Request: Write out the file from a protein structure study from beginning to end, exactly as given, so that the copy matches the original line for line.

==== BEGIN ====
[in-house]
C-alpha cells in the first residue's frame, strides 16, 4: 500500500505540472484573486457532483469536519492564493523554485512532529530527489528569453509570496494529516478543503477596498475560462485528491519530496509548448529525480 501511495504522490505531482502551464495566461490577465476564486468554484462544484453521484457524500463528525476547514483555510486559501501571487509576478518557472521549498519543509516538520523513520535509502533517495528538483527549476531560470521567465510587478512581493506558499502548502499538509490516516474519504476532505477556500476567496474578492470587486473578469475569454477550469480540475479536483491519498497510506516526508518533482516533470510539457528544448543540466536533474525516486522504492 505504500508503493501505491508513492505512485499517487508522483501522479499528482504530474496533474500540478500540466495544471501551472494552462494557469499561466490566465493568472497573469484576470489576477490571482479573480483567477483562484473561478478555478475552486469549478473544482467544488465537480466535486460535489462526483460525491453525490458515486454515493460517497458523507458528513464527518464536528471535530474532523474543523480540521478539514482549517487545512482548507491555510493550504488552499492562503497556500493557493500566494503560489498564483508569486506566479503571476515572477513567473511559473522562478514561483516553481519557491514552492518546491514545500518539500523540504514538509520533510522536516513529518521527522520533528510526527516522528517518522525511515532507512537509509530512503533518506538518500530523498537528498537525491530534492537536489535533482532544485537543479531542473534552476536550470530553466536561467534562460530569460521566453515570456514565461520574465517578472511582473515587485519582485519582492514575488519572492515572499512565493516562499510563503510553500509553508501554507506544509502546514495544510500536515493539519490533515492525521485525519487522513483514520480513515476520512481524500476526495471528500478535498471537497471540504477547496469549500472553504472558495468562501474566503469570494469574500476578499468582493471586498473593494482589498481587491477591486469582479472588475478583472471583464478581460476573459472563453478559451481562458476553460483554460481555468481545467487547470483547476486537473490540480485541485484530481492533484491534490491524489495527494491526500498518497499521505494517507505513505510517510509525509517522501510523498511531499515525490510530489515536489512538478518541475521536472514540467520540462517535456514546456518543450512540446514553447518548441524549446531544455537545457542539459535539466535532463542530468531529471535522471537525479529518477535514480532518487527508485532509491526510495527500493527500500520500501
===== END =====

[in-house]
C-alpha cells in the first residue's frame, strides 16, 4: 500500500505540472484573486457532483469536519492564493523554485512532529530527489528569453509570496494529516478543503477596498475560462485528491519530496509548448529525480 501511495504522490505531482502551464495566461490577465476564486468554484462544484453521484457524500463528525476547514483555510486559501501571487509576478518557472521549498519543509516538520523513520535509502533517495528538483527549476531560470521567465510587478512581493506558499502548502499538509490516516474519504476532505477556500476567496474578492470587486473578469475569454477550469480540475479536483491519498497510506516526508518533482516533470510539457528544448543540466536533474525516486522504492 505504500508503493501505491508513492505512485499517487508522483501522479499528482504530474496533474500540478500540466495544471501551472494552462494557469499561466490566465493568472497573469484576470489576477490571482479573480483567477483562484473561478478555478475552486469549478473544482467544488465537480466535486460535489462526483460525491453525490458515486454515493460517497458523507458528513464527518464536528471535530474532523474543523480540521478539514482549517487545512482548507491555510493550504488552499492562503497556500493557493500566494503560489498564483508569486506566479503571476515572477513567473511559473522562478514561483516553481519557491514552492518546491514545500518539500523540504514538509520533510522536516513529518521527522520533528510526527516522528517518522525511515532507512537509509530512503533518506538518500530523498537528498537525491530534492537536489535533482532544485537543479531542473534552476536550470530553466536561467534562460530569460521566453515570456514565461520574465517578472511582473515587485519582485519582492514575488519572492515572499512565493516562499510563503510553500509553508501554507506544509502546514495544510500536515493539519490533515492525521485525519487522513483514520480513515476520512481524500476526495471528500478535498471537497471540504477547496469549500472553504472558495468562501474566503469570494469574500476578499468582493471586498473593494482589498481587491477591486469582479472588475478583472471583464478581460476573459472563453478559451481562458476553460483554460481555468481545467487547470483547476486537473490540480485541485484530481492533484491534490491524489495527494491526500498518497499521505494517507505513505510517510509525509517522501510523498511531499515525490510530489515536489512538478518541475521536472514540467520540462517535456514546456518543450512540446514553447518548441524549446531544455537545457542539459535539466535532463542530468531529471535522471537525479529518477535514480532518487527508485532509491526510495527500493527500500520500501